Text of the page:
1396
1397
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1403
1404   stored at this index, it will be overwritten.  The index is one
1405   based, not zero based; zero is an invalid slot index.
1406
1407   Proof: Cryptographic proof that the client has possession of the
1408   private key associated with the certificate.  The format is a TLS
1409   digitally-signed element ([RFC5246], Section 4.7).  The signature
1410   algorithm must be the same as that used in the CertificateVerify
1411   message.  However, since the MD5+SHA1 signature type used in TLS 1.0
1412   connections can not be correctly encoded in a digitally-signed
1413   element, SHA1 must be used when MD5+SHA1 was used in the SSL
1414   connection.  The signature is calculated over a 32 byte TLS extractor
1415   value (http://tools.ietf.org/html/rfc5705) with a label of "EXPORTER
1416   SPDY certificate proof" using the empty string as context.  ForRSA
1417   certificates the signature would be a PKCS#1 v1.5 signature.  For
1418   ECDSA, it would be an ECDSA-Sig-Value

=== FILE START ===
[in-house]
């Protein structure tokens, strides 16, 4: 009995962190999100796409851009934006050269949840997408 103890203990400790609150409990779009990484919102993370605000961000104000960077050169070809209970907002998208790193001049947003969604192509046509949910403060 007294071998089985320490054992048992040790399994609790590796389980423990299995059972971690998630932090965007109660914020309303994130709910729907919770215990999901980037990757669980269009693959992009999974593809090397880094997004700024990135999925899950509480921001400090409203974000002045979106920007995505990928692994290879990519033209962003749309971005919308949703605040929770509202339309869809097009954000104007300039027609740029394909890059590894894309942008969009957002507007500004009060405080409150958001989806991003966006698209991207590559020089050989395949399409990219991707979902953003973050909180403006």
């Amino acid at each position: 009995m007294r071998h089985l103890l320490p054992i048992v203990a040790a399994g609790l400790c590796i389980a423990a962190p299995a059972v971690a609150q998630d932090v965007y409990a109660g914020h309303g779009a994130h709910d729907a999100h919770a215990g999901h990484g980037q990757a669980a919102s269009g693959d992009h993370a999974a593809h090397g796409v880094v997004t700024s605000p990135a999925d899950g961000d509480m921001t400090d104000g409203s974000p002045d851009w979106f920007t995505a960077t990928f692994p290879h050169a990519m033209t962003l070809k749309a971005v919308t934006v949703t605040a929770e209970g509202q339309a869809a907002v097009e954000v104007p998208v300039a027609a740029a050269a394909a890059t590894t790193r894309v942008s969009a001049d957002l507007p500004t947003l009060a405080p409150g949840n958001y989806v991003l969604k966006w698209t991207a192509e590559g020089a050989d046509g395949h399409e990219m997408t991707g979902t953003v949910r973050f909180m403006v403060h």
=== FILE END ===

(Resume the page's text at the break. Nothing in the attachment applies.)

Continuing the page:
1419   (http://tools.ietf.org/html/rfc5480#appendix-A).  For a 1024-bit RSA
1420   key, the CREDENTIAL message would be ~500 bytes.
1421
1422   Certificate: The certificate chain, starting with the leaf
1423   certificate.  Each certificate must be encoded as a 32 bit length,
1424   followed by a DER encoded certificate.  The certificate must be of
1425   the same type (RSA, ECDSA, etc) as the client certificate associated
1426   with the SSL connection.
1427
1428   If the server receives a request for a resource with unacceptable
1429   credential (either missing or invalid), it must reply with a
1430   RST_STREAM frame with the status code INVALID_CREDENTIALS.  Upon
1431   receipt of a RST_STREAM frame with INVALID_CREDENTIALS, the client
1432   should initiate a new stream directly to the requested origin and
1433   resend the request.  Note, SPDY does not allow the server to request
1434   different client authentication for different resources in the same
1435   origin.
1436
1437   If the server receives an invalid CREDENTIAL frame, it MUST respond
1438   with a GOAWAY frame and shutdown the session.
1439
14402.6.10.  Name/Value Header Block
1441
1442   The Name/Value Header Block is found in the SYN_STREAM, SYN_REPLY and
1443   HEADERS control frames, and shares a common format:
1444
1445
1446
1447
1448
1449
1450
1451
1452
1453
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1458
1459
1460   +------------------------------------+
1461   | Number of Name/Value pairs (int32) |
1462   +------------------------------------+